0
Votes

Finding Hope in Persistence, Advocacy

Area residents with MS struggle with disease that's often difficult to identify.

When Retta Yorns has a Multiple Sclerosis relapse, or flare-up, she said it feels like somebody has just pulled her plug and literally drained everything out of her body.

Yorns, a former Burke Centre resident who now lives in the Fairfax County section of Alexandria, was diagnosed with Multiple Sclerosis, or MS, 12 years ago. She was in her 40s at the time, but had experienced symptoms since college. The debilitating disease has motivated her to become involved though, since she said advocacy work is necessary in spreading awareness and funding research.

“Education in any kind of disease, it’s so empowering,” said Yorns. “Once people understand, they’re going to be more understanding.”

But people generally don’t understand MS, said Diane Kupec, spokeswoman for the National MS Society in Washington. As part of MS Awareness week, March 5-11, advocates tried to spread the work about the disease and encourage people to participate in MS events.

While no cure exists for MS, the disease is extremely unpredictable and is not necessarily visible to others. Some people with the disease can go years without having what is known as a relapse. It is often referred to as the invisible disease, said Kupec.

“It’s more of an ongoing nuisance illness that affects everyone in a different way,” said Kupec.

What a lot of people don’t understand is that MS doesn’t kill people, even though complications from it can kill, said Ron Lubcher, a Burke Centre resident living with MS. The effects are also misleading to people who do not suffer from the disease, since many people with it look completely fine.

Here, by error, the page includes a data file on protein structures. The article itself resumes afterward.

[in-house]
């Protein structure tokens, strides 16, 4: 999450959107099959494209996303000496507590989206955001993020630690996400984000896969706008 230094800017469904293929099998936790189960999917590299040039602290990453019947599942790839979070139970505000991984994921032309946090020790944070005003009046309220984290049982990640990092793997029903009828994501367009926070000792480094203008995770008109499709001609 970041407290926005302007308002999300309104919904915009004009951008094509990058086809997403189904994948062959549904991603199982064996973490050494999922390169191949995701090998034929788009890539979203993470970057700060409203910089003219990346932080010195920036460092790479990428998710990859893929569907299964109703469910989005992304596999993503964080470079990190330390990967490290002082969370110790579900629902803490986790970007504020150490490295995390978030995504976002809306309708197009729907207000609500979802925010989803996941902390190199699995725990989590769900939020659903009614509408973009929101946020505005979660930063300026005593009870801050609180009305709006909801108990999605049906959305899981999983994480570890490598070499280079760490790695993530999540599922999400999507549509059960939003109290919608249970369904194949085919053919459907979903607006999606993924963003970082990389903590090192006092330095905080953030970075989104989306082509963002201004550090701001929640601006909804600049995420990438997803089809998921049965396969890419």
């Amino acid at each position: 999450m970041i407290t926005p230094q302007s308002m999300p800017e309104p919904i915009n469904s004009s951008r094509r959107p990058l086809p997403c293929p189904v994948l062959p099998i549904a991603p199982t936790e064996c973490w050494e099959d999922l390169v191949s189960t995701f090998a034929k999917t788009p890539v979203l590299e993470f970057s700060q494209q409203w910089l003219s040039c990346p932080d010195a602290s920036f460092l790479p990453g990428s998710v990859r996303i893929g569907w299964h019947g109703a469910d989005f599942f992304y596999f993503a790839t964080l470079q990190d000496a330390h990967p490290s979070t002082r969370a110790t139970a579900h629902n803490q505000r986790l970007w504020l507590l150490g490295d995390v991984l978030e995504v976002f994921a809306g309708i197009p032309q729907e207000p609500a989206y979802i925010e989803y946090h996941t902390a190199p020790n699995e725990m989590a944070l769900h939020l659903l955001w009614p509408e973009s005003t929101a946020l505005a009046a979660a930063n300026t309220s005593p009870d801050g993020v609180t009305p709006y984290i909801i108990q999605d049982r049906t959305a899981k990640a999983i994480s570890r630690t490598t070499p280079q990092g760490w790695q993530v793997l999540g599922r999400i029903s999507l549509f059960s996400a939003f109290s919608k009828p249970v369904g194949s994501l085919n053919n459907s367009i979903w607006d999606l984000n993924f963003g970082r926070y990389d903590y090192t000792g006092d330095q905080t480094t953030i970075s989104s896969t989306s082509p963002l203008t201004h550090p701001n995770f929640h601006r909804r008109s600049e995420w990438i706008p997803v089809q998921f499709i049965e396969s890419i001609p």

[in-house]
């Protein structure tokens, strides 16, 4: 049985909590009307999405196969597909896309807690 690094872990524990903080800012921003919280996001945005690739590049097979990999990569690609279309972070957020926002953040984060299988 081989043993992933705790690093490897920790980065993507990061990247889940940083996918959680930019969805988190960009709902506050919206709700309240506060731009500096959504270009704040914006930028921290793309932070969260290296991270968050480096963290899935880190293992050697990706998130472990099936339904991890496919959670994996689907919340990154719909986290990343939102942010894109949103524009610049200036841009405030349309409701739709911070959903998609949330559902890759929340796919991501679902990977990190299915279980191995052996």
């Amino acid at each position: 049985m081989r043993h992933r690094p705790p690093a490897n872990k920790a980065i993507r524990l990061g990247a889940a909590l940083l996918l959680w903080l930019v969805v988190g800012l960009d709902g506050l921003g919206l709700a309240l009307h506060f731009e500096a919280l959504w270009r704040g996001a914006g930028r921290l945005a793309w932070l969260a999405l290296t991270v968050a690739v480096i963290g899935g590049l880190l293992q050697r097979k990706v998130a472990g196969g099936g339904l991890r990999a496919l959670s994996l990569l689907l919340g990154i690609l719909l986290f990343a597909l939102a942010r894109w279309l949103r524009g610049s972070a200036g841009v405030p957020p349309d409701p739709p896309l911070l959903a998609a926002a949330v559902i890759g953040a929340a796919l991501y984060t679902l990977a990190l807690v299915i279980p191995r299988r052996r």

When Yorns’ MS finally surfaced though, there was no hiding what she was going through. She said the fatigue hit her so strongly, that hiding the disease from others would have been impossible. When people look shocked after learning of her condition now, she wishes they could understand how far below the surface MS lives and what it does to people.

“It’s sort of like a duck on water. Ninety-five percent of what’s going on is below the surface,” said Yorns.

SINCE THE DISEASE affects people differently, it makes it difficult to treat, said Jenna Weiner, spokeswoman for the National MS Society. One person might experience vision loss, while another could suffer from cognitive function losses, such as critical thinking skills or memory loss. MS affects mobility for some, requiring the person to use a wheel chair or scooter to get around. Yorns said the disease is so camouflaged that when a couple joins the support group she belongs to, she often can’t tell which one of them has MS until they tell her.

“You really don’t know. You don’t know what the progression of the disease will look like,” said Lubcher. “They can’t tell you today; can’t tell you tomorrow.”